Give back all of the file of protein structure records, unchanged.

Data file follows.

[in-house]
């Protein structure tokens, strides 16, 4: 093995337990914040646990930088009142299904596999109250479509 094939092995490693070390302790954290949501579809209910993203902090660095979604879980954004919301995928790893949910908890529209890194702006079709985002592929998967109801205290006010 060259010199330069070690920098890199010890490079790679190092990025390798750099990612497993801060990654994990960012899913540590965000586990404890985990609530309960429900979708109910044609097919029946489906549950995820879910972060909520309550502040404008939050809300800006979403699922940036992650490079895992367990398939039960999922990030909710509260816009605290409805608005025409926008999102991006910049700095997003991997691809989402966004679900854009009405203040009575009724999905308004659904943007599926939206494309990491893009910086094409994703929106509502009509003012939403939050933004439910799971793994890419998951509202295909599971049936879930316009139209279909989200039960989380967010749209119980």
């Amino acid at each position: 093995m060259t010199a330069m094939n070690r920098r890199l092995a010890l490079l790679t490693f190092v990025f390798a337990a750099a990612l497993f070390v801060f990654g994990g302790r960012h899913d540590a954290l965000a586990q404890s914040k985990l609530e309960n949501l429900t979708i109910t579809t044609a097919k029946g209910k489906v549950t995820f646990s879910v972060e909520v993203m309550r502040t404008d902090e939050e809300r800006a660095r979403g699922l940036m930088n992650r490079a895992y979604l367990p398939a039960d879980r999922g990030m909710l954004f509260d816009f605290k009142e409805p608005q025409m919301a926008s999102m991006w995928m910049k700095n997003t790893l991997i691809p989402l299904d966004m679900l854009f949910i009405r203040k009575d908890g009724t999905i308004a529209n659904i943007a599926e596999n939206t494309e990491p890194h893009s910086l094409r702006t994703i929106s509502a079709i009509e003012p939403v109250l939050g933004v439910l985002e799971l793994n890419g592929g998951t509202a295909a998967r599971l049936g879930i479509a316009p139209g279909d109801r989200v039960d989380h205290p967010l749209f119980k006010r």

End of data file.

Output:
[in-house]
């Protein structure tokens, strides 16, 4: 093995337990914040646990930088009142299904596999109250479509 094939092995490693070390302790954290949501579809209910993203902090660095979604879980954004919301995928790893949910908890529209890194702006079709985002592929998967109801205290006010 060259010199330069070690920098890199010890490079790679190092990025390798750099990612497993801060990654994990960012899913540590965000586990404890985990609530309960429900979708109910044609097919029946489906549950995820879910972060909520309550502040404008939050809300800006979403699922940036992650490079895992367990398939039960999922990030909710509260816009605290409805608005025409926008999102991006910049700095997003991997691809989402966004679900854009009405203040009575009724999905308004659904943007599926939206494309990491893009910086094409994703929106509502009509003012939403939050933004439910799971793994890419998951509202295909599971049936879930316009139209279909989200039960989380967010749209119980």
């Amino acid at each position: 093995m060259t010199a330069m094939n070690r920098r890199l092995a010890l490079l790679t490693f190092v990025f390798a337990a750099a990612l497993f070390v801060f990654g994990g302790r960012h899913d540590a954290l965000a586990q404890s914040k985990l609530e309960n949501l429900t979708i109910t579809t044609a097919k029946g209910k489906v549950t995820f646990s879910v972060e909520v993203m309550r502040t404008d902090e939050e809300r800006a660095r979403g699922l940036m930088n992650r490079a895992y979604l367990p398939a039960d879980r999922g990030m909710l954004f509260d816009f605290k009142e409805p608005q025409m919301a926008s999102m991006w995928m910049k700095n997003t790893l991997i691809p989402l299904d966004m679900l854009f949910i009405r203040k009575d908890g009724t999905i308004a529209n659904i943007a599926e596999n939206t494309e990491p890194h893009s910086l094409r702006t994703i929106s509502a079709i009509e003012p939403v109250l939050g933004v439910l985002e799971l793994n890419g592929g998951t509202a295909a998967r599971l049936g879930i479509a316009p139209g279909d109801r989200v039960d989380h205290p967010l749209f119980k006010r």